Planet42, a South Africa-based car subscription company, which buys used automobiles from dealerships and rents them to clients on a subscription basis, has secured $30 million in debt and stock.
The investment, dubbed a bridge round by co-founder and CEO Eerik Oja, is a precursor to a larger Series A deal later this year. It has a $6 million equity component and a $24 million debt component.
In June 2020, the firm raised $2.4 million in a seed round, followed by $10 million in debt from Lendable, an emerging markets-focused venture debt fund, in December.
The fund increased its stake in the recently raised debt round to $20 million, with other investors filling in the gaps.
Naspers Foundry, the company’s early-stage investment entity, led the equity round with $3.4 million. Change Ventures, the main investor in Planet42’s seed round, as well as Startup Wise Guys, Martin and Markus Villig of Bolt, and Ragnar Sass of Pipedrive, are among the existing investors.
Despite its South African location, Planet42 has Estonian roots according to the founders’ heritage, Oja and CFO Marten Orgna started the company in 2017. In an interview, Oja stated that the automotive subscription model was intended to cater to private persons who are overlooked by South African banks when seeking vehicle financing.
“Our car subscription [model] is inclusive of all social groups.
“The interesting component for us is that if it weren’t for us, our customers wouldn’t have a car,” Oja said, adding that because the company buys old cars, the unit cost is lower than if it were a subscription model that bought new cars.
In most emerging markets, getting a personal car might be difficult, especially if one’s income isn’t steady. Lenders tend to disregard persons with bad credit or charge them unfavorable interest rates for vehicle financing if they don’t have a solid credit history.
Planet42 is one of the only start-ups focusing on the African market that uses a car subscription model to address this disparity. In measuring risk in underbanked consumer sectors, the company claims to apply proprietary scoring algorithms that are superior to traditional credit scores.
There are over 700 dealerships in the company. Customers can also use its algorithms to figure out what budget works best for them and then choose between new and pre-owned items.
Planet42 then purchases the vehicle and rents it to the customer on a subscription basis. Planet42 estimates that 89 percent of the customers it has served so far would not have had access to a personal vehicle otherwise.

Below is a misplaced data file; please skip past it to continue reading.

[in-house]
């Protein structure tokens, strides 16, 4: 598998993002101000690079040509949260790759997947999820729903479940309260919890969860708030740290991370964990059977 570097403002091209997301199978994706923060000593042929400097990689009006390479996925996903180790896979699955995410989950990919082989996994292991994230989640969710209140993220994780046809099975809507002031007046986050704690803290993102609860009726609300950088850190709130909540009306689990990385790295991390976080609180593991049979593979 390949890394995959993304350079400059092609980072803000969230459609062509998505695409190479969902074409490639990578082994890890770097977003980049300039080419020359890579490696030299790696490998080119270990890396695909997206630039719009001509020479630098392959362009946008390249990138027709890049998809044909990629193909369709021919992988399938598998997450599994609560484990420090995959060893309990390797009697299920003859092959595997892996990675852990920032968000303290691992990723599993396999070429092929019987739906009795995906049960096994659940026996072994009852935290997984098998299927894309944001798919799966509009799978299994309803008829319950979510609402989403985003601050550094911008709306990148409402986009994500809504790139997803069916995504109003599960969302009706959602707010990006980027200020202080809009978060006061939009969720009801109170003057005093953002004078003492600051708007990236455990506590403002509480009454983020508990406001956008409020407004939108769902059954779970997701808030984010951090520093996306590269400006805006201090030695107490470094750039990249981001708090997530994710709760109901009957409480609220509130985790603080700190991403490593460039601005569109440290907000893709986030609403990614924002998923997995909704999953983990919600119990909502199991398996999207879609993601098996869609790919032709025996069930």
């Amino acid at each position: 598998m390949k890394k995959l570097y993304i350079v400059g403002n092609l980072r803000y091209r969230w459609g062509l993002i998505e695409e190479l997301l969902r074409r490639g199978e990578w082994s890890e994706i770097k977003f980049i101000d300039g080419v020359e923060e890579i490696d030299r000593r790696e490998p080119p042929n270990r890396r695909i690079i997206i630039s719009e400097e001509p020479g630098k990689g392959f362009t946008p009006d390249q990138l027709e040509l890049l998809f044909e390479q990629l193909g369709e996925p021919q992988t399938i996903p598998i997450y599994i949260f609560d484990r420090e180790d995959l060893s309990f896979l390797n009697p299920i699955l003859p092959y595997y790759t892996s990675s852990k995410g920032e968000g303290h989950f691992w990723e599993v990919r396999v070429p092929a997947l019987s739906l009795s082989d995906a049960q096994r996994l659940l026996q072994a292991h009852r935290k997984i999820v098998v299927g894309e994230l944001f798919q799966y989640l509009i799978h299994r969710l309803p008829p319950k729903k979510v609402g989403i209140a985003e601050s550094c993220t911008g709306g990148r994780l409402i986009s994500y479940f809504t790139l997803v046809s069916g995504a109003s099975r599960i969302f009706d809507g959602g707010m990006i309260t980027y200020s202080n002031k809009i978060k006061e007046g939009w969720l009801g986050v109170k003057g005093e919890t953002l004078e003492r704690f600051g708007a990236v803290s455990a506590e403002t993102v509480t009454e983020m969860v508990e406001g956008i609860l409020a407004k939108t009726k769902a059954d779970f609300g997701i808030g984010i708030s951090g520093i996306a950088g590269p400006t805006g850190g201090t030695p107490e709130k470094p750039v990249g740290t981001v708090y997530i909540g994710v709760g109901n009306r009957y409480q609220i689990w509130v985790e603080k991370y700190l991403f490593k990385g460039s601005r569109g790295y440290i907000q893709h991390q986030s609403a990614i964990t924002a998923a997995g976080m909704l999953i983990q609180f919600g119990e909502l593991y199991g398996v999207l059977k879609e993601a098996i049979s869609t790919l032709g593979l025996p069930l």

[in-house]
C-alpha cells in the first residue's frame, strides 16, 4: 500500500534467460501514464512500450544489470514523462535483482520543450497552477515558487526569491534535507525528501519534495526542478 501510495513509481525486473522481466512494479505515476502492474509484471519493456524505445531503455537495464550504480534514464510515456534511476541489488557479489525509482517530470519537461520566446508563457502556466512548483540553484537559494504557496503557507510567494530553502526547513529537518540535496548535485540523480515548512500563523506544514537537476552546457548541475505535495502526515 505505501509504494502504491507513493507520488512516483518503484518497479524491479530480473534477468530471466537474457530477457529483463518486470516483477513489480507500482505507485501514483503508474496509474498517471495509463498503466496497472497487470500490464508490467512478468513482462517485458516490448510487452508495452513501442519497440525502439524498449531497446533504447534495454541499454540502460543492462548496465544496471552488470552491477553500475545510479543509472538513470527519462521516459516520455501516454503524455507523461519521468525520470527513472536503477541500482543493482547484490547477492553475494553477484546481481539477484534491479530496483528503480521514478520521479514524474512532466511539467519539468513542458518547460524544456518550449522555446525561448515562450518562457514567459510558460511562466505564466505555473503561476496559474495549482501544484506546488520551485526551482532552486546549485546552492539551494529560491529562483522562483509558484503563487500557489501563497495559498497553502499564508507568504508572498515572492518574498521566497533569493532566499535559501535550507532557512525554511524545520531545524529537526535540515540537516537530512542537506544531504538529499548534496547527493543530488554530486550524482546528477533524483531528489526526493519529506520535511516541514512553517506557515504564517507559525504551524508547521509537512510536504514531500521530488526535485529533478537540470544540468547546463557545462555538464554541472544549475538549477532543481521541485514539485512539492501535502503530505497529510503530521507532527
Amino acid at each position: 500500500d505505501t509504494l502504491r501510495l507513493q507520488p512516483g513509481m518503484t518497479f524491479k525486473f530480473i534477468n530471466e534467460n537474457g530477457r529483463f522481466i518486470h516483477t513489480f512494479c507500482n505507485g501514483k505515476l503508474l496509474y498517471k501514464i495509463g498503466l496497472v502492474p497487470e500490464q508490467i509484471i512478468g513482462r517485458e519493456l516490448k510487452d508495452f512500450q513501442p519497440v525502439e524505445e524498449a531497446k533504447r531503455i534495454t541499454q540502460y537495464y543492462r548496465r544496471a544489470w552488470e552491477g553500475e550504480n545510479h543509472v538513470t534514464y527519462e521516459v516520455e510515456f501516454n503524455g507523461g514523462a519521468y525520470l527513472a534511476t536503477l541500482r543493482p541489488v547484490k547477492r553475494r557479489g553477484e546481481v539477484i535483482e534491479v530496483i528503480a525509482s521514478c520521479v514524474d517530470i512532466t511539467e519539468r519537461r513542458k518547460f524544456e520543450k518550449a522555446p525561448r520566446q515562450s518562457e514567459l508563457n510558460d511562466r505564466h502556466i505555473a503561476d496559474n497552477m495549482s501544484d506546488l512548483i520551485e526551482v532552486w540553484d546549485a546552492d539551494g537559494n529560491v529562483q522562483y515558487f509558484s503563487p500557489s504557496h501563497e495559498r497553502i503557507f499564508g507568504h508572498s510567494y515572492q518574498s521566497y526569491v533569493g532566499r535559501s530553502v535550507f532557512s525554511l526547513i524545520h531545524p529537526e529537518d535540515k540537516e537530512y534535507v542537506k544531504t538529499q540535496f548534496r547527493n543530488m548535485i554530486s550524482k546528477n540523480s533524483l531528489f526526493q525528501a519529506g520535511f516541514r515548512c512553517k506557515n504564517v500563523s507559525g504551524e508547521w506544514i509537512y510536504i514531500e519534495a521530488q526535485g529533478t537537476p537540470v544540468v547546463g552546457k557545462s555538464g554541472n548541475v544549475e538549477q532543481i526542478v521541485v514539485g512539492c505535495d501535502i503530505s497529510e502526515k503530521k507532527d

“We’ve gotten so proficient at scoring that we can now get brand new cars for customers who couldn’t get bank financing.” We’ve found out a method to do it in such a way that we can put brand new entry-level cars in the hands of the same target market and customers who are unfairly rejected by banks,” stated the CEO.
Planet42 has offered over 7,000 cars to clients in South Africa four years later, after raising $50 million in equity and debt.
When Oja spoke with TechCrunch in March, the number was 3,000, and he said the company has grown by 25% month over month.
While Moove focuses on ride-hailing automobile financing, Planet42 and Autochek cater to private consumers. On its platform, Planet42 has a cohesive network of automobile industry players.
After debuting in Nigeria, both Moove and Autochek have expanded into other African countries.
However, Planet42’s next lucrative market is located off the coast of Africa.
When asked if Planet42 might expand into other parts of Africa, Oja replied, “We’re just not doing it right now, but we’re not ruling it out for the future.” “However, market size is the primary cause.
South Africa accounts for around a quarter of all passenger cars on the African continent; this means that whichever market we visit next in Africa will inevitably be smaller. Every year, 1.1 million used cars are sold and bought in South Africa.
Mexico has a population of 7 million people. As a result, the Mexican market is six times larger than the South African market. So we want to go for the really big markets.”
The company said that it has purchased its first vehicles for clients in Mexico. Similar issues arising from transportation inequity abound in the country, where 63% of the population relies only on cash.
However, Mexico is one of the few nations where Planet42 aims to expand in the near future, according to Oja, who also stated that the firm has opened an office and hired two people.
By 2025, he said, the company wants to have purchased over 1 million cars for its clients in both current and prospective markets. Planet42 has also made progress toward becoming a carbon-neutral corporation, thanks to a wind farm project in South Africa’s Northern Cape. The farm was financed for months by the automobile subscription firm using money from carbon offset credits.